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People v. Tyler

Supreme Court of California
Jul 1, 1868
35 Cal. 553 (Cal. 1868)


         Appeal from the County Court of Nevada County.

         The defendant was indicted, tried, and convicted for the crime of rape, alleged to have been committed upon the person of one Ellen Dorsey. The defendant demurred to the indictment, upon the ground, among others, that it charged two offenses. The demurrer was overruled, and defendant excepted. The defendant moved in the Court below for a new trial, which was denied, and thereupon appealed from the judgment and the order denying a new trial.


         J. C. Caldwell, for Appellant.

         Jo Hamilton, Attorney-general, for the People.

         JUDGES: Sawyer, C. J. Mr. Justice Rhodes expressed no opinion.


          SAWYER, Judge

         The point to the effect that the indictment charges two offenses, in view of the fact that it charges the principal offense, and also an assault with an attempt to commit such offense, is untenable.

         Several witnesses were called to impeach the prosecuting witness' character for truth and veracity. One witness said, that he knew her reputation for truth and veracity; that it was bad; that she was a notorious liar; but he did not say whether from her reputation he would believe her under oath or not. The question does not appear to have been asked. Another witness, after stating that her reputation was very bad; that she was a notorious liar; that all the colored people who spoke of her reputation for truth and veracity, spoke of her as a notorious liar, being asked whether he would believe said Ellen under oath, said: " he could not say that he would not believe her under oath." Two others testified that her reputation was very bad; that she had the reputation of being a notorious liar, with the additional testimony that they would not believe her under oath. On the other hand, several witnesses testified that her reputation for truth and veracity was good, and that they would believe her under oath.

         On this state of the testimony the Court charged the jury as follows:

         " Evidence has been introduced tending to impeach the testimony of the prosecuting witness, upon the alleged ground that her reputation in the community for truth and veracity is bad, and her testimony, therefore, not entitled to credit. In order to establish this fact, it is necessary that the impeaching witnesses should testify to three several facts: First, That the reputation of the witness who is endeavored to be impeached for truth and veracity in the community in which he or she resides is known to the impeaching witness. Second, That such reputation is bad; and, Third, That from such known reputation the impeaching witness would not believe him or her under oath."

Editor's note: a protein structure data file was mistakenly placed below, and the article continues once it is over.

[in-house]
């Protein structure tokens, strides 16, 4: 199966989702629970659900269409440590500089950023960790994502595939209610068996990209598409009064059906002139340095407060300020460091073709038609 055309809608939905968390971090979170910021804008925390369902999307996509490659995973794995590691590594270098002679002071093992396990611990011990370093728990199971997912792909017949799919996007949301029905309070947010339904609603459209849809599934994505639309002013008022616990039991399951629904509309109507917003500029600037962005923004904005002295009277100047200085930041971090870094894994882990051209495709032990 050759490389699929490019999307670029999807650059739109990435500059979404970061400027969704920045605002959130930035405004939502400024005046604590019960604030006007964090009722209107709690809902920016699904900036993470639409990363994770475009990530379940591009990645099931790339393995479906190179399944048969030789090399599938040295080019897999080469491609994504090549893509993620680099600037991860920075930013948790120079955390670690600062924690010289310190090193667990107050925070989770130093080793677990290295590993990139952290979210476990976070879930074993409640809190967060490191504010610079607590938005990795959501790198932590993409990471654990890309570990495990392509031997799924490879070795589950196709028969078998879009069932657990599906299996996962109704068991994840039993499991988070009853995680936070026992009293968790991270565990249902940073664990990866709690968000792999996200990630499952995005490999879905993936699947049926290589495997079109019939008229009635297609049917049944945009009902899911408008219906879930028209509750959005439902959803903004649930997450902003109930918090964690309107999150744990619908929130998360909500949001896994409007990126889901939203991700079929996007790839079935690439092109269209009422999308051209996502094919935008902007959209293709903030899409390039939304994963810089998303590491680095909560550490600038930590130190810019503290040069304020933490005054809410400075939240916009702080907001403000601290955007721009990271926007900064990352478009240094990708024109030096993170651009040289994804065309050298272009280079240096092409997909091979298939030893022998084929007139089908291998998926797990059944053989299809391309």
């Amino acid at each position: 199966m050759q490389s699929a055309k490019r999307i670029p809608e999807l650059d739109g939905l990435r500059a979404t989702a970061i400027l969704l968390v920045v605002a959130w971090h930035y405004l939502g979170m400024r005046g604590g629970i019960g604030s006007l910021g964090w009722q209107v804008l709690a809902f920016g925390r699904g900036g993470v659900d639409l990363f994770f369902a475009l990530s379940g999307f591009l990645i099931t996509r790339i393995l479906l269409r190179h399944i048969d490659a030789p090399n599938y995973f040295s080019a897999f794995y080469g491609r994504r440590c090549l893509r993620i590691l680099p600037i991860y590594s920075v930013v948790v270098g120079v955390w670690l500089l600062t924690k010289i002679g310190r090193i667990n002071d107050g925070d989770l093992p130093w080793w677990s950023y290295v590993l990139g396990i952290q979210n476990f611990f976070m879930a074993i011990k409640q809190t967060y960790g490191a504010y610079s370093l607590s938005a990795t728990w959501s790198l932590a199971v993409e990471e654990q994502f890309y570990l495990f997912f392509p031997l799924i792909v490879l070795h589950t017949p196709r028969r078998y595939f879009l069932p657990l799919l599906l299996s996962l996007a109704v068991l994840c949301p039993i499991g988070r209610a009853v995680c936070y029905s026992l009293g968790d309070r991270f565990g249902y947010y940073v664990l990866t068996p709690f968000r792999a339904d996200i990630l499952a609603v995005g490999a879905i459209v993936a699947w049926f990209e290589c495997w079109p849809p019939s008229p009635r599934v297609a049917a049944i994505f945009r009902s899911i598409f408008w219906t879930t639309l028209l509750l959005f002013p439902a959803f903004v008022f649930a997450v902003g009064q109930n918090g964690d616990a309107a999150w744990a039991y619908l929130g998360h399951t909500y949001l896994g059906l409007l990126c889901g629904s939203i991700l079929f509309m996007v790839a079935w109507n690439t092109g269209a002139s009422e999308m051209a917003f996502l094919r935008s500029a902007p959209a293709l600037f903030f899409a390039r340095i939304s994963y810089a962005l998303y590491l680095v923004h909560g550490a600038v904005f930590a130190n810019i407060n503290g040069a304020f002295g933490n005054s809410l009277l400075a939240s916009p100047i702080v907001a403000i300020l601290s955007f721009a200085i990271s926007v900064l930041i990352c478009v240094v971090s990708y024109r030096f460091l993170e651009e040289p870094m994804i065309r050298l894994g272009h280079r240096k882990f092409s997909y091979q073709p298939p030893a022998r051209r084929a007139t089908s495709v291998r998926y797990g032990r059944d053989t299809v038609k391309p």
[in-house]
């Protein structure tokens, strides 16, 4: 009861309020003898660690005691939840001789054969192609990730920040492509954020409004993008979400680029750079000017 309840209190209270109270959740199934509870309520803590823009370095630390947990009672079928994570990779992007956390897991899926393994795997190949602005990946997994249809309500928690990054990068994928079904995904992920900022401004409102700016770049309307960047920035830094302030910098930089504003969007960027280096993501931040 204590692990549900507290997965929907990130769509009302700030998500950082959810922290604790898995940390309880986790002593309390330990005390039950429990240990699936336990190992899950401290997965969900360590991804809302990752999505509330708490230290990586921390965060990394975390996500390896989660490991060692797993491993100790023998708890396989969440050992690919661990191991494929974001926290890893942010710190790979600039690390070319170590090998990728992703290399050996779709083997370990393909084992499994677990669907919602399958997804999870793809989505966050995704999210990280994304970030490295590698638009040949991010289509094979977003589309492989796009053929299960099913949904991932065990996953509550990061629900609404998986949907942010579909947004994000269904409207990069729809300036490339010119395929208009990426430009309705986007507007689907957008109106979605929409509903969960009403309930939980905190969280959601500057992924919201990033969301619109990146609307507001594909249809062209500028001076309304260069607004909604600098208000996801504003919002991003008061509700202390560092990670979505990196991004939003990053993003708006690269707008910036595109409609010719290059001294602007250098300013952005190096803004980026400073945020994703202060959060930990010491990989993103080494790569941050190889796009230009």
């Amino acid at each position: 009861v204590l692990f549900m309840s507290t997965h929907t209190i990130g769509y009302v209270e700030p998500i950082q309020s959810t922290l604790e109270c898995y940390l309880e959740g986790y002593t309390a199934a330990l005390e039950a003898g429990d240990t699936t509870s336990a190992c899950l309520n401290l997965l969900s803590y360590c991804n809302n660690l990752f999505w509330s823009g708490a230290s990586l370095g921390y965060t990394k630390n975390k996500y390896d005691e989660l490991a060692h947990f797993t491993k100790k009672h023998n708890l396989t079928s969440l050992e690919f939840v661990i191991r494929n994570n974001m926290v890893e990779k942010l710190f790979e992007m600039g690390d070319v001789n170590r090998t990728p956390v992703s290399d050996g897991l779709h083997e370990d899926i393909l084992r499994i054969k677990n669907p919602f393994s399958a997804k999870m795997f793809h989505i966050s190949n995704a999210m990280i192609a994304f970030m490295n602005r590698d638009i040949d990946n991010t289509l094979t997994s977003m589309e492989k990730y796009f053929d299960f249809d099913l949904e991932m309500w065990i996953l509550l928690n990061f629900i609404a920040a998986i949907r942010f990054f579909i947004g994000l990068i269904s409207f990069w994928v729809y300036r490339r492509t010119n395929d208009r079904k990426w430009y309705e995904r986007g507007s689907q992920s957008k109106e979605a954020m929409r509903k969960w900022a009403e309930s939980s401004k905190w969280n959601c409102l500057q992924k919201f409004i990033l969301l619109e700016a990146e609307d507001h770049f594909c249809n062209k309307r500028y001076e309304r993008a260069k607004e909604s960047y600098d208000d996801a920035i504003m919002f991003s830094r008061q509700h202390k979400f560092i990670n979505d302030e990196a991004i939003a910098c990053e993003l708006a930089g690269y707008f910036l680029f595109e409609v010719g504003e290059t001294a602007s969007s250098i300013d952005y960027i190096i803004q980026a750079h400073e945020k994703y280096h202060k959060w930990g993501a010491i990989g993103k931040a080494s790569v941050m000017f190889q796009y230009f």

To which charge defendant excepted.

         The third clause of this portion of the charge is clearly erroneous. Although there is some conflict in the authorities upon the point--and Greenleaf says the weight of the American authorities is against the practice (1 Greenl., Sec. 461)--it has been often held that it is proper, after a witness has testified that he knows the general reputation of the witness sought to be impeached for truth and veracity, and that it is bad, to ask the question whether, from his knowledge of such reputation, he would believe the witness under oath. But we know of no case holding it essential to the successful impeachment of a witness that the impeaching witness should state that he would not believe him under oath. This would be wholly substituting the judgment of the impeaching witness for the judgment of the jury upon the issue as to the veracity of the witness sought to be impeached, and the opinions of witnesses are found, in practice, to be far from uniform in such cases. Under this instruction, if the last question, the only one of disputed admissibility, should not be asked, or when asked, if the witness should hesitate to say he would not believe the other under oath, the impeachment would necessarily fail. In this case the instruction virtually took the testimony of half the defendant's witnesses on the question of the veracity of the prosecuting witness from the consideration of the jury, although they testify that her reputation was very bad; that she had the reputation of being a notorious liar. With this testimony withdrawn, the weight, in numbers, at least, was thrown against the defendant on this issue, and, it may be, turned the scale in the minds of the jury. When evidence of this kind is introduced, the jury are entitled to consider the whole testimony, and determine the question of veracity for themselves, without being bound by the opinions of impeaching witnesses. The question of veracity is one of fact for the jury, and it cannot be affirmed, as a legal proposition, that a witness is not successfully impeached, unless the impeaching witnesses testify that, from the general reputation of such witness, they would not believe him or her under oath.

         For this error the judgment must be reversed and a new trial had, and it is so ordered, and a remittitur directed to issue forthwith.

Summaries of

People v. Tyler

Supreme Court of California
Jul 1, 1868
35 Cal. 553 (Cal. 1868)
Case details for

People v. Tyler

Case Details


Court:Supreme Court of California

Date published: Jul 1, 1868


35 Cal. 553 (Cal. 1868)

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